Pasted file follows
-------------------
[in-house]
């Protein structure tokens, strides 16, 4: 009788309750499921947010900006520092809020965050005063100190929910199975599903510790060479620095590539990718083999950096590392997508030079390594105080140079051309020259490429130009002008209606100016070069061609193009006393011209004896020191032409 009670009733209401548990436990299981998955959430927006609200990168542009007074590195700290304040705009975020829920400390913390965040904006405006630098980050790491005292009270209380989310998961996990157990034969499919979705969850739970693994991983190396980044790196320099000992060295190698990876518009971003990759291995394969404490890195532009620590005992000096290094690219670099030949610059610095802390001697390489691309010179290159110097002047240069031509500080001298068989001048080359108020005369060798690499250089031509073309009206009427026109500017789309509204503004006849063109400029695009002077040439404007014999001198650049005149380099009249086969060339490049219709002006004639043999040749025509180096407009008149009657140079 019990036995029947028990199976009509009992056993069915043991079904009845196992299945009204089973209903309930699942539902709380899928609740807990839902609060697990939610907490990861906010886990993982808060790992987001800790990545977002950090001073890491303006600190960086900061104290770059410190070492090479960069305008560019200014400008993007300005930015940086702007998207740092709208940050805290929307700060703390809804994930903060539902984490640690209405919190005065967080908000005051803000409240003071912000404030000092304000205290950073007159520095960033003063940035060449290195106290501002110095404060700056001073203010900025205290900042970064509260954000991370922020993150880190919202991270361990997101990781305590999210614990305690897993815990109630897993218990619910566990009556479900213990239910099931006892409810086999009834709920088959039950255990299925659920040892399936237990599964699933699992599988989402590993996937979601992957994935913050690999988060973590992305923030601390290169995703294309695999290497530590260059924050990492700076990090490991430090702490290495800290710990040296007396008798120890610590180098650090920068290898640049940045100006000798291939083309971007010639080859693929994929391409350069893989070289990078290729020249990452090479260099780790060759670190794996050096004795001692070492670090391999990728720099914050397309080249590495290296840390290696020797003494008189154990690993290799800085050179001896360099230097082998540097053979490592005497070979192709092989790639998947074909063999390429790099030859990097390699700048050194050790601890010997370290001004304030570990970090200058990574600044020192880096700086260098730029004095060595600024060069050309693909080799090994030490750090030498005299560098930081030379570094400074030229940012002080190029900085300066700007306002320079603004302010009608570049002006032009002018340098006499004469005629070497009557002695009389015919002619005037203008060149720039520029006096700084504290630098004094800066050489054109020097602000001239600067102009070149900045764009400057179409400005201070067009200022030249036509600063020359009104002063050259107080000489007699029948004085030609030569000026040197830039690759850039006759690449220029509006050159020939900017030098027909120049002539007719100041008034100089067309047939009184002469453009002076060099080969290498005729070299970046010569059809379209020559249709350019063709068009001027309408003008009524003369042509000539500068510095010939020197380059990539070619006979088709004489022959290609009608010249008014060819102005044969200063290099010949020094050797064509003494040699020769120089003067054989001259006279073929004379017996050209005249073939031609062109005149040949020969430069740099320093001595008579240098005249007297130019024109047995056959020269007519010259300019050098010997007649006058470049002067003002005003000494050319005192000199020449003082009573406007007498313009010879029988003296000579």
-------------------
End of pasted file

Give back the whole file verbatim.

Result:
[in-house]
């Protein structure tokens, strides 16, 4: 009788309750499921947010900006520092809020965050005063100190929910199975599903510790060479620095590539990718083999950096590392997508030079390594105080140079051309020259490429130009002008209606100016070069061609193009006393011209004896020191032409 009670009733209401548990436990299981998955959430927006609200990168542009007074590195700290304040705009975020829920400390913390965040904006405006630098980050790491005292009270209380989310998961996990157990034969499919979705969850739970693994991983190396980044790196320099000992060295190698990876518009971003990759291995394969404490890195532009620590005992000096290094690219670099030949610059610095802390001697390489691309010179290159110097002047240069031509500080001298068989001048080359108020005369060798690499250089031509073309009206009427026109500017789309509204503004006849063109400029695009002077040439404007014999001198650049005149380099009249086969060339490049219709002006004639043999040749025509180096407009008149009657140079 019990036995029947028990199976009509009992056993069915043991079904009845196992299945009204089973209903309930699942539902709380899928609740807990839902609060697990939610907490990861906010886990993982808060790992987001800790990545977002950090001073890491303006600190960086900061104290770059410190070492090479960069305008560019200014400008993007300005930015940086702007998207740092709208940050805290929307700060703390809804994930903060539902984490640690209405919190005065967080908000005051803000409240003071912000404030000092304000205290950073007159520095960033003063940035060449290195106290501002110095404060700056001073203010900025205290900042970064509260954000991370922020993150880190919202991270361990997101990781305590999210614990305690897993815990109630897993218990619910566990009556479900213990239910099931006892409810086999009834709920088959039950255990299925659920040892399936237990599964699933699992599988989402590993996937979601992957994935913050690999988060973590992305923030601390290169995703294309695999290497530590260059924050990492700076990090490991430090702490290495800290710990040296007396008798120890610590180098650090920068290898640049940045100006000798291939083309971007010639080859693929994929391409350069893989070289990078290729020249990452090479260099780790060759670190794996050096004795001692070492670090391999990728720099914050397309080249590495290296840390290696020797003494008189154990690993290799800085050179001896360099230097082998540097053979490592005497070979192709092989790639998947074909063999390429790099030859990097390699700048050194050790601890010997370290001004304030570990970090200058990574600044020192880096700086260098730029004095060595600024060069050309693909080799090994030490750090030498005299560098930081030379570094400074030229940012002080190029900085300066700007306002320079603004302010009608570049002006032009002018340098006499004469005629070497009557002695009389015919002619005037203008060149720039520029006096700084504290630098004094800066050489054109020097602000001239600067102009070149900045764009400057179409400005201070067009200022030249036509600063020359009104002063050259107080000489007699029948004085030609030569000026040197830039690759850039006759690449220029509006050159020939900017030098027909120049002539007719100041008034100089067309047939009184002469453009002076060099080969290498005729070299970046010569059809379209020559249709350019063709068009001027309408003008009524003369042509000539500068510095010939020197380059990539070619006979088709004489022959290609009608010249008014060819102005044969200063290099010949020094050797064509003494040699020769120089003067054989001259006279073929004379017996050209005249073939031609062109005149040949020969430069740099320093001595008579240098005249007297130019024109047995056959020269007519010259300019050098010997007649006058470049002067003002005003000494050319005192000199020449003082009573406007007498313009010879029988003296000579």